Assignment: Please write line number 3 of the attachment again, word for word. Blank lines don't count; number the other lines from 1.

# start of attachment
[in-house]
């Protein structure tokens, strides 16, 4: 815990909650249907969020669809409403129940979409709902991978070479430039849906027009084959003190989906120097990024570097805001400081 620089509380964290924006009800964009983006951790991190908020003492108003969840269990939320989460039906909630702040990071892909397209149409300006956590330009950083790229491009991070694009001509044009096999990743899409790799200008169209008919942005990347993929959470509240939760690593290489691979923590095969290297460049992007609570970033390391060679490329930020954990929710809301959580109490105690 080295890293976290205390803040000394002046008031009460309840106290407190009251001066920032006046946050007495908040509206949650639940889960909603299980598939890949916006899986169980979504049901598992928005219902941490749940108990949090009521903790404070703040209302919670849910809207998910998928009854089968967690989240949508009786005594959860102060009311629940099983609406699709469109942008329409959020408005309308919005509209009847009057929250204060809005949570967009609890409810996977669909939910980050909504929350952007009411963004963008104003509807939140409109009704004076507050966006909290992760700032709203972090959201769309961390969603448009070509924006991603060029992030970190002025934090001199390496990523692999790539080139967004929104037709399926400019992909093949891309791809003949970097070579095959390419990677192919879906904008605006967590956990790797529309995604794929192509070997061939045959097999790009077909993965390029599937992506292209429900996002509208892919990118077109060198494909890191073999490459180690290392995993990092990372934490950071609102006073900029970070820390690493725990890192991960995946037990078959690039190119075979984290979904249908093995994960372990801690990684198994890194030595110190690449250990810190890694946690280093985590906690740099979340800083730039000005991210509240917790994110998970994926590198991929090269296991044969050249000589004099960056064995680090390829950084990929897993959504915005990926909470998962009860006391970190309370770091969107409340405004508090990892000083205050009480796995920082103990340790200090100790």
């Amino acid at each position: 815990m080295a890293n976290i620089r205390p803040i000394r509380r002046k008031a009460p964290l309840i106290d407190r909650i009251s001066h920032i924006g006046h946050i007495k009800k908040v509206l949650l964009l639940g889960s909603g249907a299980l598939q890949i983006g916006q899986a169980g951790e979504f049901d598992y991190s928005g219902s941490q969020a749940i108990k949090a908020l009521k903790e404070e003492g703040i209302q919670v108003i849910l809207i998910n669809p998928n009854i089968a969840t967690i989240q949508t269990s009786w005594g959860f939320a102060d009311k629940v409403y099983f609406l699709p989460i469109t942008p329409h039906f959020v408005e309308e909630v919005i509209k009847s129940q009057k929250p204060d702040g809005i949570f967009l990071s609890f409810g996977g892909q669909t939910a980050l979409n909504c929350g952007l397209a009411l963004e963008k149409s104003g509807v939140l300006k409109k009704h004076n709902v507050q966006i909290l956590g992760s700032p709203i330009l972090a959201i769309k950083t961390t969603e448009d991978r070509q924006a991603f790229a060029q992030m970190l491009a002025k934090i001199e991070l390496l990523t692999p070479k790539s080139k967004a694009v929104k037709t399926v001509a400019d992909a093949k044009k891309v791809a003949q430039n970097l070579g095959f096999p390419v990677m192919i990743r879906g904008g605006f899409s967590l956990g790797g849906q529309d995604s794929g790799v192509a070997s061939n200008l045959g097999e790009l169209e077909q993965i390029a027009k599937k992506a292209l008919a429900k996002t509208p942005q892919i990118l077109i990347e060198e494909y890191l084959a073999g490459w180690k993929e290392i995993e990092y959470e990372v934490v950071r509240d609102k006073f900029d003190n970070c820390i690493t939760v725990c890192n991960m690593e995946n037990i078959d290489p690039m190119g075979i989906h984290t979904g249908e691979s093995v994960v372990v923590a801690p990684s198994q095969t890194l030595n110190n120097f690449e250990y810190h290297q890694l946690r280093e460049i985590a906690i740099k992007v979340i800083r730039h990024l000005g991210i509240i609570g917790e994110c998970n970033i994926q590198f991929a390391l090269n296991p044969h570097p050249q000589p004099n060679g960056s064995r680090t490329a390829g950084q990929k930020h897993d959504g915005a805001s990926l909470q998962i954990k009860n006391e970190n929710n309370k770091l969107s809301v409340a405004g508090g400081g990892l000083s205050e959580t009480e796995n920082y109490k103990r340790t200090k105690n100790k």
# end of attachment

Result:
């Amino acid at each position: 815990m080295a890293n976290i620089r205390p803040i000394r509380r002046k008031a009460p964290l309840i106290d407190r909650i009251s001066h920032i924006g006046h946050i007495k009800k908040v509206l949650l964009l639940g889960s909603g249907a299980l598939q890949i983006g916006q899986a169980g951790e979504f049901d598992y991190s928005g219902s941490q969020a749940i108990k949090a908020l009521k903790e404070e003492g703040i209302q919670v108003i849910l809207i998910n669809p998928n009854i089968a969840t967690i989240q949508t269990s009786w005594g959860f939320a102060d009311k629940v409403y099983f609406l699709p989460i469109t942008p329409h039906f959020v408005e309308e909630v919005i509209k009847s129940q009057k929250p204060d702040g809005i949570f967009l990071s609890f409810g996977g892909q669909t939910a980050l979409n909504c929350g952007l397209a009411l963004e963008k149409s104003g509807v939140l300006k409109k009704h004076n709902v507050q966006i909290l956590g992760s700032p709203i330009l972090a959201i769309k950083t961390t969603e448009d991978r070509q924006a991603f790229a060029q992030m970190l491009a002025k934090i001199e991070l390496l990523t692999p070479k790539s080139k967004a694009v929104k037709t399926v001509a400019d992909a093949k044009k891309v791809a003949q430039n970097l070579g095959f096999p390419v990677m192919i990743r879906g904008g605006f899409s967590l956990g790797g849906q529309d995604s794929g790799v192509a070997s061939n200008l045959g097999e790009l169209e077909q993965i390029a027009k599937k992506a292209l008919a429900k996002t509208p942005q892919i990118l077109i990347e060198e494909y890191l084959a073999g490459w180690k993929e290392i995993e990092y959470e990372v934490v950071r509240d609102k006073f900029d003190n970070c820390i690493t939760v725990c890192n991960m690593e995946n037990i078959d290489p690039m190119g075979i989906h984290t979904g249908e691979s093995v994960v372990v923590a801690p990684s198994q095969t890194l030595n110190n120097f690449e250990y810190h290297q890694l946690r280093e460049i985590a906690i740099k992007v979340i800083r730039h990024l000005g991210i509240i609570g917790e994110c998970n970033i994926q590198f991929a390391l090269n296991p044969h570097p050249q000589p004099n060679g960056s064995r680090t490329a390829g950084q990929k930020h897993d959504g915005a805001s990926l909470q998962i954990k009860n006391e970190n929710n309370k770091l969107s809301v409340a405004g508090g400081g990892l000083s205050e959580t009480e796995n920082y109490k103990r340790t200090k105690n100790k």